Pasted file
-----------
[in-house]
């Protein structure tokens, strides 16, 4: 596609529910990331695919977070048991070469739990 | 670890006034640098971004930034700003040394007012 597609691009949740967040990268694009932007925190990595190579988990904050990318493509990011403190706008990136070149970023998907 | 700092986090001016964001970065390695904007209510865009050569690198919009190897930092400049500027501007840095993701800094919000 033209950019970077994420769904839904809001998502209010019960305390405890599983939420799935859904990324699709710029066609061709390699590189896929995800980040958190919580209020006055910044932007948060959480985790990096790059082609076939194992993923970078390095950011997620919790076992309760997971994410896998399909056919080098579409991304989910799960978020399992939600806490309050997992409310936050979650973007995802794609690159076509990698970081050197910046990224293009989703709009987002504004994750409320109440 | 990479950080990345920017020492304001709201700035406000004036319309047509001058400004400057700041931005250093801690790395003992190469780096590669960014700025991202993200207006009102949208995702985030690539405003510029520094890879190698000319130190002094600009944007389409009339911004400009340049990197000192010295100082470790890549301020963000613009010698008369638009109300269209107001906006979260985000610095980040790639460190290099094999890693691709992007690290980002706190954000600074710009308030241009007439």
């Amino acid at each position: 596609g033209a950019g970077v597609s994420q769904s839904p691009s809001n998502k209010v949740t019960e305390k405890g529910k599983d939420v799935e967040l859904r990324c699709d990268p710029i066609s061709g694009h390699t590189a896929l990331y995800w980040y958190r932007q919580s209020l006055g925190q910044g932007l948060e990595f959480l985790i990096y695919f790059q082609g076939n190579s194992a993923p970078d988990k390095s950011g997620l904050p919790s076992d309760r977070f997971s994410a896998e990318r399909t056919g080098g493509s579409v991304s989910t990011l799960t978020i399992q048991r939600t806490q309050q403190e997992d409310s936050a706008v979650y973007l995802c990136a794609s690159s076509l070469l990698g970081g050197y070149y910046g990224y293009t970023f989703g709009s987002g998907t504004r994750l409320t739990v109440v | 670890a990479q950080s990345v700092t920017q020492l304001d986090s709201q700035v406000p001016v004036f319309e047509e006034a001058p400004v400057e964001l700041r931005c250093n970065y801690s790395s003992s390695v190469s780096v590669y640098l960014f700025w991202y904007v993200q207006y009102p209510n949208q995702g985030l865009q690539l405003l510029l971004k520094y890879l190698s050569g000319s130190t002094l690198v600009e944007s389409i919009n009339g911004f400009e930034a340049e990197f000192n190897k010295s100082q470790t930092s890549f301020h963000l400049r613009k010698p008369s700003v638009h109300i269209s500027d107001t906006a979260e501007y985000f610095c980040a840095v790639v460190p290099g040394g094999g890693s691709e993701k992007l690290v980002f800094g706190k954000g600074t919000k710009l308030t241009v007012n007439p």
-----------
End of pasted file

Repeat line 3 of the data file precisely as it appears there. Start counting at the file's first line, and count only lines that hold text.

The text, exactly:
């Amino acid at each position: 596609g033209a950019g970077v597609s994420q769904s839904p691009s809001n998502k209010v949740t019960e305390k405890g529910k599983d939420v799935e967040l859904r990324c699709d990268p710029i066609s061709g694009h390699t590189a896929l990331y995800w980040y958190r932007q919580s209020l006055g925190q910044g932007l948060e990595f959480l985790i990096y695919f790059q082609g076939n190579s194992a993923p970078d988990k390095s950011g997620l904050p919790s076992d309760r977070f997971s994410a896998e990318r399909t056919g080098g493509s579409v991304s989910t990011l799960t978020i399992q048991r939600t806490q309050q403190e997992d409310s936050a706008v979650y973007l995802c990136a794609s690159s076509l070469l990698g970081g050197y070149y910046g990224y293009t970023f989703g709009s987002g998907t504004r994750l409320t739990v109440v | 670890a990479q950080s990345v700092t920017q020492l304001d986090s709201q700035v406000p001016v004036f319309e047509e006034a001058p400004v400057e964001l700041r931005c250093n970065y801690s790395s003992s390695v190469s780096v590669y640098l960014f700025w991202y904007v993200q207006y009102p209510n949208q995702g985030l865009q690539l405003l510029l971004k520094y890879l190698s050569g000319s130190t002094l690198v600009e944007s389409i919009n009339g911004f400009e930034a340049e990197f000192n190897k010295s100082q470790t930092s890549f301020h963000l400049r613009k010698p008369s700003v638009h109300i269209s500027d107001t906006a979260e501007y985000f610095c980040a840095v790639v460190p290099g040394g094999g890693s691709e993701k992007l690290v980002f800094g706190k954000g600074t919000k710009l308030t241009v007012n007439p």